Spatiotemporal evolution of China's railway network in the 20th century: An accessibility approach

The interrelatedness of transportation development and economic growth has been a constant theme of geographic inquiries, particularly in economic and transportation geography. This paper analyzes the expansion of China's railway network, the evolution of its spatial accessibility, and the impacts on economic growth and urban systems over a time span of about one century (1906-2000). First, major historical events and policies and their effects on railway development in China are reviewed and grouped into four major eras: preliminary construction, network skeleton, corridor building, and deep intensification. All four eras followed a path of "inland expansion." Second, spatial distribution of accessibility and its evolution are analyzed. The spatial structure of China's railway network is characterized by "concentric rings" with its major axis in North China and the most accessible city gradually migrating from Tianjin to Zhengzhou. Finally, the study indicates that railway network expansion has significantly improved economic development and heavily influenced the formation of urban systems in China.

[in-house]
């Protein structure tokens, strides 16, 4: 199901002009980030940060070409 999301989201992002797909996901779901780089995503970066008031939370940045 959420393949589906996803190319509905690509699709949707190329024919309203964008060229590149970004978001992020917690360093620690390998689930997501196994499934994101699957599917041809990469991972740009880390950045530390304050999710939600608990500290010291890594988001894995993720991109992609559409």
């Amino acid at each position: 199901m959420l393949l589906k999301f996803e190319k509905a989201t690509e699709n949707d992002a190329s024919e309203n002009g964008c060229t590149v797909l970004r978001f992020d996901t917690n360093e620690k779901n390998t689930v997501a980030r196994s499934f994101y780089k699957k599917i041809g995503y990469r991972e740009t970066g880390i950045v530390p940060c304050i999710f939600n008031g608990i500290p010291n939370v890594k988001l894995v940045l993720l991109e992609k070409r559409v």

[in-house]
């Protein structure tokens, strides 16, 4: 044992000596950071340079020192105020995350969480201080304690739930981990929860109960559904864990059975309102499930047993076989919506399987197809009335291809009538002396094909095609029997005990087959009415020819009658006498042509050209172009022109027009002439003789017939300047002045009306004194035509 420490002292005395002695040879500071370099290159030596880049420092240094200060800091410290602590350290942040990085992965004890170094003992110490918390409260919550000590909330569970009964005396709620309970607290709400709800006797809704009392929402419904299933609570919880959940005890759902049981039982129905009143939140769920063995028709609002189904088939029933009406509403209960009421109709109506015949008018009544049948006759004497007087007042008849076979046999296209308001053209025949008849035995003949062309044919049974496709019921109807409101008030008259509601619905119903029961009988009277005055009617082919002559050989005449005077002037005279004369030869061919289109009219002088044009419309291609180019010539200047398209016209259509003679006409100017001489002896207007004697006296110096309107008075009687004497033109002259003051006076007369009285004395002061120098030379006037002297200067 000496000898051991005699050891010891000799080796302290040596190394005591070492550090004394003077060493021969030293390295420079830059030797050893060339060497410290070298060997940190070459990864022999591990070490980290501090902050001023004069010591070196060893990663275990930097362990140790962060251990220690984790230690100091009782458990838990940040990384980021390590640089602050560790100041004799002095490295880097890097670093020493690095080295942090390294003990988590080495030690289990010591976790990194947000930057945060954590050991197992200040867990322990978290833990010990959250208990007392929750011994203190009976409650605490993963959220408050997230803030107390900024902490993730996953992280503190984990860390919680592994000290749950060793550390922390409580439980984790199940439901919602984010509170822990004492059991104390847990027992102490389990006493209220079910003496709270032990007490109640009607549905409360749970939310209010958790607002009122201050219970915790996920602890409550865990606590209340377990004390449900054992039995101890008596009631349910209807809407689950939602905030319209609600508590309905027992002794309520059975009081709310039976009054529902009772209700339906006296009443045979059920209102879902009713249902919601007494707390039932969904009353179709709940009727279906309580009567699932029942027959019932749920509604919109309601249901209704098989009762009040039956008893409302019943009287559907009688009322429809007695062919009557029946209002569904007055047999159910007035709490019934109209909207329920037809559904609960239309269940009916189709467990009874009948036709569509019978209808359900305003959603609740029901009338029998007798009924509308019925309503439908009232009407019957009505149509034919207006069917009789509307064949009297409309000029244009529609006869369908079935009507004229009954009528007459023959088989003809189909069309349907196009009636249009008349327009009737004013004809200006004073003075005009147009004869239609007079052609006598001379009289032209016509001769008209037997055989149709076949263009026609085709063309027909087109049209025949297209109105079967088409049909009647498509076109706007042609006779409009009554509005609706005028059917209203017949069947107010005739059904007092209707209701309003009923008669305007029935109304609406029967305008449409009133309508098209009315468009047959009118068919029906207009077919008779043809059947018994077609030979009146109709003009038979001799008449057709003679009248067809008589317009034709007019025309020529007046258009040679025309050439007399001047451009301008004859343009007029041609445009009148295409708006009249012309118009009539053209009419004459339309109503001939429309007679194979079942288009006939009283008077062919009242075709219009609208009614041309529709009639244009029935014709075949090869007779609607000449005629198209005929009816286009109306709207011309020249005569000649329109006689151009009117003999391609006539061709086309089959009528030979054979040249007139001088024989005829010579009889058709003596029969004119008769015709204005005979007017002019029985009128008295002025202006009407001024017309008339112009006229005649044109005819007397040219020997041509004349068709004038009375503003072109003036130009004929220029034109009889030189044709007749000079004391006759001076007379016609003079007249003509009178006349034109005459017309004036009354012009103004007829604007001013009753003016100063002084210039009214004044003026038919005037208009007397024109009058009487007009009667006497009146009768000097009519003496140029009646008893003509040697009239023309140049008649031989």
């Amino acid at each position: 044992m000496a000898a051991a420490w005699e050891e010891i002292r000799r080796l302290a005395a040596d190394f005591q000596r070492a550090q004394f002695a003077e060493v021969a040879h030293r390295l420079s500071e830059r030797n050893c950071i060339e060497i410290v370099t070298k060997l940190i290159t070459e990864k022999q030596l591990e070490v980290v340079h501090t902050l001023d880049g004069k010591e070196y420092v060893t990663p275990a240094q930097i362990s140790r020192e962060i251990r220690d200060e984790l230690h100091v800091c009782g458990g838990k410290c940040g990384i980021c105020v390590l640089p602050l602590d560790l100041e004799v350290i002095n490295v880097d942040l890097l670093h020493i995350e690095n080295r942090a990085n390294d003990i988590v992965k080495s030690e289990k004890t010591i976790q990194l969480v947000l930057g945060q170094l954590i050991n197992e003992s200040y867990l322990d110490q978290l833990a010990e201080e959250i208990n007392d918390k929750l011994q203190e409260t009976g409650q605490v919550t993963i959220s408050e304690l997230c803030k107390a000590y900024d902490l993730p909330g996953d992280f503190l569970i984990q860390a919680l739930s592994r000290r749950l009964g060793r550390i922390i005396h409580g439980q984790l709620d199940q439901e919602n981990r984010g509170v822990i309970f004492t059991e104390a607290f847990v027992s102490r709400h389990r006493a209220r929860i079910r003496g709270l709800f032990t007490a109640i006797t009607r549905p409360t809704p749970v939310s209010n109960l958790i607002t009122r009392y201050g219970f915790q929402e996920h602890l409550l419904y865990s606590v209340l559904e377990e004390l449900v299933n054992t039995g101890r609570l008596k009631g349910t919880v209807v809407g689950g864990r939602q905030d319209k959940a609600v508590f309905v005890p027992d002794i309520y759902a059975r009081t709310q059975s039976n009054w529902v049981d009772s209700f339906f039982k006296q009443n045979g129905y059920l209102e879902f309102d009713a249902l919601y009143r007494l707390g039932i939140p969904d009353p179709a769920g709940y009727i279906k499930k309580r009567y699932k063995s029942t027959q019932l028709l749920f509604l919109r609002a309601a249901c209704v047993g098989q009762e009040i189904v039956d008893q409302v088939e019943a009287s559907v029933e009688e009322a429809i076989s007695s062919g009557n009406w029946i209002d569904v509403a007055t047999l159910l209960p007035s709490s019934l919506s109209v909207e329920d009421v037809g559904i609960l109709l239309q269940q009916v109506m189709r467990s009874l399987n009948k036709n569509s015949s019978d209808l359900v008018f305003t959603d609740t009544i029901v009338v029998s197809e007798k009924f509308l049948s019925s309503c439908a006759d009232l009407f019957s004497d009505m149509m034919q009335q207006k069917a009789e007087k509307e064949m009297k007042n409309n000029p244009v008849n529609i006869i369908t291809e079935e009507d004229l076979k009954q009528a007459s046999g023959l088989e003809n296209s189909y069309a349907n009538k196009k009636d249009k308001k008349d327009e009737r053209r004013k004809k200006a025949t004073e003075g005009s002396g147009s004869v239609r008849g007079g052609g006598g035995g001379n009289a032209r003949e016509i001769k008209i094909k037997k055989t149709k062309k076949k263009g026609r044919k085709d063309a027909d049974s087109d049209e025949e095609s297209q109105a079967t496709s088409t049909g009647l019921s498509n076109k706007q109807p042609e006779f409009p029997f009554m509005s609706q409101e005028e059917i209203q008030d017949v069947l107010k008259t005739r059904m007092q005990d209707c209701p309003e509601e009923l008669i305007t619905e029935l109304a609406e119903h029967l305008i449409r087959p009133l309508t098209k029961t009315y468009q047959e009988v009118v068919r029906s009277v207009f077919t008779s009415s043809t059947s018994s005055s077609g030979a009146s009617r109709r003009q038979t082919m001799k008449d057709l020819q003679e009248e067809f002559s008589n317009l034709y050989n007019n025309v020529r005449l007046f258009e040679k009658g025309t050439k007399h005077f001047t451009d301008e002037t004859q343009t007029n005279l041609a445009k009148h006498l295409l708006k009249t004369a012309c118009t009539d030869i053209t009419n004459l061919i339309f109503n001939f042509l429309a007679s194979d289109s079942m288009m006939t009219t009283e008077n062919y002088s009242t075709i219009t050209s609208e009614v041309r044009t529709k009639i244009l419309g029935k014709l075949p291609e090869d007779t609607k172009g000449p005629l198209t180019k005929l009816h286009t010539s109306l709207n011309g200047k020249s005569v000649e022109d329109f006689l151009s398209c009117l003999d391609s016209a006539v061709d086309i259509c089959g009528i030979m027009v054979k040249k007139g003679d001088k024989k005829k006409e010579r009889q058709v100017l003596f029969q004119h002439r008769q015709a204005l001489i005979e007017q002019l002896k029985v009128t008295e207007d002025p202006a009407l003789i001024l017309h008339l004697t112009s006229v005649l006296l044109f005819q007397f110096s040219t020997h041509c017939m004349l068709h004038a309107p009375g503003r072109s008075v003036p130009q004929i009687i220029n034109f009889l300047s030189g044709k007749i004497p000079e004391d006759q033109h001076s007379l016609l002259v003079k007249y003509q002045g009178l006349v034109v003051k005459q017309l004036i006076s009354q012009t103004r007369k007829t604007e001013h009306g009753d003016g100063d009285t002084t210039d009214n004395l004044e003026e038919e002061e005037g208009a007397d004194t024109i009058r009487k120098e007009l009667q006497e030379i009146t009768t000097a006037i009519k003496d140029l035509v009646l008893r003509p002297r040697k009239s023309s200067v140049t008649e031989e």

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  • English

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  • Accession Number: 01142873
  • Record Type: Publication
  • Files: TRIS
  • Created Date: Sep 24 2009 9:47AM